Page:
Toxic city: The cost of gold mining in South Africa

2019-02-11 14:59
Gold mining. (iStock)

Gold mining. (iStock)

Multimedia   ·   User Galleries   ·   News in Pictures Send us your pictures  ·  Send us your stories

In the midst of Johannesburg are mountains of sandy dirt – tall, geometric, and as much a part of the landscape as the city's glittering skyline.

Winds stir up dust from the dunes and carry it to nearby homes where it settles on roofs, roads, and areas where children play, often in South Africa's poorest townships.

But what look like natural landmarks are in fact piles of waste from the country's 130-year-old gold industry and contain heavy metals like lead and arsenic as well as radioactive waste.

More than 1.5 million South Africans live in settlements at the bases of these mountains. Residents, activists, and local doctors have long been worried about the risks.

'A silent killer'

The dust causes violent coughing and vomiting and, in some households, children have severe neurological disorders.

"The dust itself … gets into our food. We eat this dust, we drink this dust, so that is why so many people are sick here," says Tiny Dlamini, an activist and resident of Snake Park, a community within Dobonsville township. "This is a silent killer."

The threat of contamination is hard to escape; at the foot of her neighbourhood's mining heap is greenish water that is used for irrigating land or feeding livestock, and some children bathe in it.

According to a 2013 study by North-West University in South Africa, the city contains 600 000 tonnes of uranium, which are a source of radioactive waste.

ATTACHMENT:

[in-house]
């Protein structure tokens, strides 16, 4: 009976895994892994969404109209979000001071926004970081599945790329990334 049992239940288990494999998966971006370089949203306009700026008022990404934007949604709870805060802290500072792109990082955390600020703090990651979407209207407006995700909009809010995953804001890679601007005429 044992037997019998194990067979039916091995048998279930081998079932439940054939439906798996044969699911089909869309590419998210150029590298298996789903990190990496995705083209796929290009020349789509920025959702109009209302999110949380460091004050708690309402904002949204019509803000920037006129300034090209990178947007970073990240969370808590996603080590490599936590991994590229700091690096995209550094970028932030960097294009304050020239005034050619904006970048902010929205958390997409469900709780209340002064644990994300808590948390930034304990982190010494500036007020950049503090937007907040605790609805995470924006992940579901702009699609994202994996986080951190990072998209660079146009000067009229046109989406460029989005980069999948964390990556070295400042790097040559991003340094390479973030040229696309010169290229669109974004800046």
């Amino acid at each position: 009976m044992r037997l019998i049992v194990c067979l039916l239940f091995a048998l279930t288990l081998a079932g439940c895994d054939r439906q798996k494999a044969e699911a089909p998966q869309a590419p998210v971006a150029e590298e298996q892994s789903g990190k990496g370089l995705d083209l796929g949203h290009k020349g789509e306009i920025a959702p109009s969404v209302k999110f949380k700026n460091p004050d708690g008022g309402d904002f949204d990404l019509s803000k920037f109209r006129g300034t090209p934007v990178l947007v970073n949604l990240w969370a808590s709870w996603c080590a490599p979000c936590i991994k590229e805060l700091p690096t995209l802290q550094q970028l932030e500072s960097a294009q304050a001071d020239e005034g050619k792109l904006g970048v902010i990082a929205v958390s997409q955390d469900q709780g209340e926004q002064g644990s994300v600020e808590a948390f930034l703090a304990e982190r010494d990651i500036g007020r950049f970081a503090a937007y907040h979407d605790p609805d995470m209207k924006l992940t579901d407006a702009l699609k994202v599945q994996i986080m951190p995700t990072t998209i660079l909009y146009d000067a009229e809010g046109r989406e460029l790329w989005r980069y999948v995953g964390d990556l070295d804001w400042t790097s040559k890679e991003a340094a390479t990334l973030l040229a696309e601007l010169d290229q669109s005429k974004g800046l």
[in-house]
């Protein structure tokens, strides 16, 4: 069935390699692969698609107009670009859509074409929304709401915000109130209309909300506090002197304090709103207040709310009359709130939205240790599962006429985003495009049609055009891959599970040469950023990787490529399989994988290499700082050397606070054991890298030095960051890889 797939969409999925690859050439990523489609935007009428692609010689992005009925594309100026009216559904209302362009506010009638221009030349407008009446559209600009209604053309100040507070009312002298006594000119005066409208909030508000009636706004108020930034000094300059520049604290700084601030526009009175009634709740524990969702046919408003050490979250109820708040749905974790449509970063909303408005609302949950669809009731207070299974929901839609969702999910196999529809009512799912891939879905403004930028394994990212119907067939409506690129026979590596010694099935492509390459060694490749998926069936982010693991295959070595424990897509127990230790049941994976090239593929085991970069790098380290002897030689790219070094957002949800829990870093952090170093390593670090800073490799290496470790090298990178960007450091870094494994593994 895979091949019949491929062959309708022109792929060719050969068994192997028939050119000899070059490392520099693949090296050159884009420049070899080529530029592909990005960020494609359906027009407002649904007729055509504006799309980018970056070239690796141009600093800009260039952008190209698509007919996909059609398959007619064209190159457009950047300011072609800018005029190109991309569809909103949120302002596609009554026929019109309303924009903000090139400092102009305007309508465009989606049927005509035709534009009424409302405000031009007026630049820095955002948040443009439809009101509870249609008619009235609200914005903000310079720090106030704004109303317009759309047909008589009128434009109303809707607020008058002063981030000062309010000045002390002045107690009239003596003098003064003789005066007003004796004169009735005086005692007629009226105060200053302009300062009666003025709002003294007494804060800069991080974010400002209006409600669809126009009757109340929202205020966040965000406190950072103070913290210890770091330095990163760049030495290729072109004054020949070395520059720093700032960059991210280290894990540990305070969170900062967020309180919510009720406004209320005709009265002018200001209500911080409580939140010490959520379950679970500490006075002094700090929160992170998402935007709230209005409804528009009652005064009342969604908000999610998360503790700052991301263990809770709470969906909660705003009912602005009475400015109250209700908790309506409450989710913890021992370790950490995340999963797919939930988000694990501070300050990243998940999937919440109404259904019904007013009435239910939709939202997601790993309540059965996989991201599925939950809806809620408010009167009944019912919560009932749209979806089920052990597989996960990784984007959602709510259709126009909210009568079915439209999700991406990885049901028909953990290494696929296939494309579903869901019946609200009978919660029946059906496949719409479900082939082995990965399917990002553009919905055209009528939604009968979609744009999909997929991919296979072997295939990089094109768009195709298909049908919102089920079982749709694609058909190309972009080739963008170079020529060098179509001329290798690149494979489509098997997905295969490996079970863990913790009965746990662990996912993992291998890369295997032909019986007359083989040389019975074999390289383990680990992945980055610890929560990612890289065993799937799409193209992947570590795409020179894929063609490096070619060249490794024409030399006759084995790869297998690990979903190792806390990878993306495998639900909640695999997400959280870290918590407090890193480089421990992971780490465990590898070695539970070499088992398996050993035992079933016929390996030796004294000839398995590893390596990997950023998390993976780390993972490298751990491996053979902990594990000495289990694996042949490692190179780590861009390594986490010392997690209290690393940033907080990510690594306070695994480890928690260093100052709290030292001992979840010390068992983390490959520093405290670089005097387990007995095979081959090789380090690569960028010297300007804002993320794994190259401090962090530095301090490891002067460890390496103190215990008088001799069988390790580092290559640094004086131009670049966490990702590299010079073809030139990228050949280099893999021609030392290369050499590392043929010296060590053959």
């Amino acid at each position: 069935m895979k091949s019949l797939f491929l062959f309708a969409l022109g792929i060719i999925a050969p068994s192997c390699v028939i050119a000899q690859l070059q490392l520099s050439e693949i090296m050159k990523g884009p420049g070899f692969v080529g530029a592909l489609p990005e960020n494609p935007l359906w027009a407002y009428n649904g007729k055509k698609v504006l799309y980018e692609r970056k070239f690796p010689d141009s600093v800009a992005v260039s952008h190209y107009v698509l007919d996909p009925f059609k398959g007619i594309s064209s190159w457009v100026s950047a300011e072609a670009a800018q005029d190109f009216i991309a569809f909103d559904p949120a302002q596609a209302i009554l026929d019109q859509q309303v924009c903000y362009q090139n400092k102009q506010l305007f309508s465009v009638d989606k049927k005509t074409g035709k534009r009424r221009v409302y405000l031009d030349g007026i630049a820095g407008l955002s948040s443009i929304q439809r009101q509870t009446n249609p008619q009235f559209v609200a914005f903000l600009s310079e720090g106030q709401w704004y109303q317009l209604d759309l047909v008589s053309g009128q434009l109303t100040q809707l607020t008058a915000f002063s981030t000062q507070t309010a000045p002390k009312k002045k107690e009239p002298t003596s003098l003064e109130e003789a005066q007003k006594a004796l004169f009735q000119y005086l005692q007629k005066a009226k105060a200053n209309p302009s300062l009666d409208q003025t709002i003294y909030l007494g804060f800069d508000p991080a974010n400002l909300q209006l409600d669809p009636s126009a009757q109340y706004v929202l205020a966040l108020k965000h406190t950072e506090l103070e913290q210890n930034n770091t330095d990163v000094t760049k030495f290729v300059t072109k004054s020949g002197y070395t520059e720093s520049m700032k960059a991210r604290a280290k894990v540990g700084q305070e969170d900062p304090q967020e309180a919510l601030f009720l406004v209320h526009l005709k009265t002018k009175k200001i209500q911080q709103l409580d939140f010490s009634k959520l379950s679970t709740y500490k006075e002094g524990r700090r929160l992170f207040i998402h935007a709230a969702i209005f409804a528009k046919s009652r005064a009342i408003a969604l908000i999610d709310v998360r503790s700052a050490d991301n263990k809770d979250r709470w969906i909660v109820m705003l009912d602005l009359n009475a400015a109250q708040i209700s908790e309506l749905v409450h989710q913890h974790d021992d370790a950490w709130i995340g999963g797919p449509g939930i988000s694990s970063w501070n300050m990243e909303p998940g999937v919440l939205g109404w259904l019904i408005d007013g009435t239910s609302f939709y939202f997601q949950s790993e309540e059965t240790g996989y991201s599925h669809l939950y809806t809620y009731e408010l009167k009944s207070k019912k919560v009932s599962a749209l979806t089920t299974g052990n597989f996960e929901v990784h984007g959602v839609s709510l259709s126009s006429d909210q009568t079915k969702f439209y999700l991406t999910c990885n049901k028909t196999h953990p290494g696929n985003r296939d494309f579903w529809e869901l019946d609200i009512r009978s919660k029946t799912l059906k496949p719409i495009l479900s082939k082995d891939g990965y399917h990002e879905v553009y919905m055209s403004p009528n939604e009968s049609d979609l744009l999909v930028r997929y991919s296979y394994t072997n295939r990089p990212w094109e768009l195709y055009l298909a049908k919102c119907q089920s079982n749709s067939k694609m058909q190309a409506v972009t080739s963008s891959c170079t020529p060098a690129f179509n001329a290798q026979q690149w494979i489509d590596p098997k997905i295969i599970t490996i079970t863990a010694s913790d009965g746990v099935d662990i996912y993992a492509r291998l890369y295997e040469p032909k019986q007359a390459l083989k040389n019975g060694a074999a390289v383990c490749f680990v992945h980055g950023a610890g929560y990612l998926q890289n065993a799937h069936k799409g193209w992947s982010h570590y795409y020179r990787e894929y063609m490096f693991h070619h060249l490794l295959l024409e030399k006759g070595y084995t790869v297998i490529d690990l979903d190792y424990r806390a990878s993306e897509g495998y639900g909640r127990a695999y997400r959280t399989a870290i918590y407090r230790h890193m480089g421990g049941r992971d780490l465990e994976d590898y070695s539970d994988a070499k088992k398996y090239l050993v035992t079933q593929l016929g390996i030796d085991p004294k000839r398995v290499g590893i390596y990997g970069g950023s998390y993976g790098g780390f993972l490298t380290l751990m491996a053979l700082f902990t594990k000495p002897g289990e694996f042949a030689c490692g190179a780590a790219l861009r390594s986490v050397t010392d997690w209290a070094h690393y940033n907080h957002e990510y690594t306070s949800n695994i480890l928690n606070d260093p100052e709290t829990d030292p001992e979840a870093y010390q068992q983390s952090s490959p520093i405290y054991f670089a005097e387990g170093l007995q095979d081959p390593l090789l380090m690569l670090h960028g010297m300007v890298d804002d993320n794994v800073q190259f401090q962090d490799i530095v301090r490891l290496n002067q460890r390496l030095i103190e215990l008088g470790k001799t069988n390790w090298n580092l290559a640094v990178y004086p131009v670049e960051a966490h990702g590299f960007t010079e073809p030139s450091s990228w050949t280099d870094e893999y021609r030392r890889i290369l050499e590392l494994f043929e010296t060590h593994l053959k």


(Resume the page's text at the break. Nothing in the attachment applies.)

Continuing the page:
The potential danger is not lost on Igor Klopcic, a geologist who left the mining industry in frustration after 20 years.

"What I find particularly scandalous … [is] to take the worst possible material, which is uranium, grind it into dust comparable to flour and make a hill out of it, and put it into a place where people live. That is a colossally bad idea," he says.

Despite complaints, the government has yet to fund scientific studies that examine the issue.

Journalist Martin Boudot works with residents to collect data; soil and hair samples are mailed off to laboratories, and along with it a hope that the city will wake up to its contamination problem.

But as data starts to trickle in, a larger question arises: Why has there been so little research into this issue – one that seems obvious and alarming for so many – for so long?

KEEP UPDATED on the latest news by subscribing to our FREE newsletter.

- FOLLOW News24 on Twitter

Read more on:    johannesburg  |  mining  |  pollution
NEXT ON NEWS24X

Join the conversation!

24.com encourages commentary submitted via MyNews24. Contributions of 200 words or more will be considered for publication.

We reserve editorial discretion to decide what will be published.
Read our comments policy for guidelines on contributions.

Inside News24

 
/News
Traffic Alerts
There are new stories on the homepage. Click here to see them.
 
English
Afrikaans
isiZulu

Hello 

Create Profile

Creating your profile will enable you to submit photos and stories to get published on News24.


Please provide a username for your profile page:

This username must be unique, cannot be edited and will be used in the URL to your profile page across the entire 24.com network.

Settings

Location Settings

News24 allows you to edit the display of certain components based on a location. If you wish to personalise the page based on your preferences, please select a location for each component and click "Submit" in order for the changes to take affect.




Facebook Sign-In

Hi News addict,

Join the News24 Community to be involved in breaking the news.

Log in with Facebook to comment and personalise news, weather and listings.